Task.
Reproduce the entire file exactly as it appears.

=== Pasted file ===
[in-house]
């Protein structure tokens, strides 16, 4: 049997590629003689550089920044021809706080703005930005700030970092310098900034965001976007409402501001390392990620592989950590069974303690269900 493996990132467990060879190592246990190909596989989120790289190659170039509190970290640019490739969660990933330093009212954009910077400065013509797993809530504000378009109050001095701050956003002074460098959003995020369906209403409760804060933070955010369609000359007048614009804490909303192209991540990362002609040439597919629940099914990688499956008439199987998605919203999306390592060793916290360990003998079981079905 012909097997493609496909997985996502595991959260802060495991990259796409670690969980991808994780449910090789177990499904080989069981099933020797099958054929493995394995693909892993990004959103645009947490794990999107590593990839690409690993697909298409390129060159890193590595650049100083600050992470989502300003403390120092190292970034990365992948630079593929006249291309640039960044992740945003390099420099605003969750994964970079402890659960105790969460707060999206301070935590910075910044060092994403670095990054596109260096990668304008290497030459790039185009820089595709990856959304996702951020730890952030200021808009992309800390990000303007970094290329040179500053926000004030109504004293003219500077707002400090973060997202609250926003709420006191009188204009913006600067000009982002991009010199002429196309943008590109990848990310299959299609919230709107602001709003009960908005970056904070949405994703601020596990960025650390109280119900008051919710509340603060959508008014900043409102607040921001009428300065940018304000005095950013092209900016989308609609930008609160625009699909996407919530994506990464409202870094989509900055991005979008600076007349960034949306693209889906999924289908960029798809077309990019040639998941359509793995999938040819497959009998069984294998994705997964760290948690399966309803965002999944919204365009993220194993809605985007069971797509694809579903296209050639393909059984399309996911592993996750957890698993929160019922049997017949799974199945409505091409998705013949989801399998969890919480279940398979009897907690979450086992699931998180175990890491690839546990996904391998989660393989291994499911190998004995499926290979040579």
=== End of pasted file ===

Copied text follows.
[in-house]
């Protein structure tokens, strides 16, 4: 049997590629003689550089920044021809706080703005930005700030970092310098900034965001976007409402501001390392990620592989950590069974303690269900 493996990132467990060879190592246990190909596989989120790289190659170039509190970290640019490739969660990933330093009212954009910077400065013509797993809530504000378009109050001095701050956003002074460098959003995020369906209403409760804060933070955010369609000359007048614009804490909303192209991540990362002609040439597919629940099914990688499956008439199987998605919203999306390592060793916290360990003998079981079905 012909097997493609496909997985996502595991959260802060495991990259796409670690969980991808994780449910090789177990499904080989069981099933020797099958054929493995394995693909892993990004959103645009947490794990999107590593990839690409690993697909298409390129060159890193590595650049100083600050992470989502300003403390120092190292970034990365992948630079593929006249291309640039960044992740945003390099420099605003969750994964970079402890659960105790969460707060999206301070935590910075910044060092994403670095990054596109260096990668304008290497030459790039185009820089595709990856959304996702951020730890952030200021808009992309800390990000303007970094290329040179500053926000004030109504004293003219500077707002400090973060997202609250926003709420006191009188204009913006600067000009982002991009010199002429196309943008590109990848990310299959299609919230709107602001709003009960908005970056904070949405994703601020596990960025650390109280119900008051919710509340603060959508008014900043409102607040921001009428300065940018304000005095950013092209900016989308609609930008609160625009699909996407919530994506990464409202870094989509900055991005979008600076007349960034949306693209889906999924289908960029798809077309990019040639998941359509793995999938040819497959009998069984294998994705997964760290948690399966309803965002999944919204365009993220194993809605985007069971797509694809579903296209050639393909059984399309996911592993996750957890698993929160019922049997017949799974199945409505091409998705013949989801399998969890919480279940398979009897907690979450086992699931998180175990890491690839546990996904391998989660393989291994499911190998004995499926290979040579």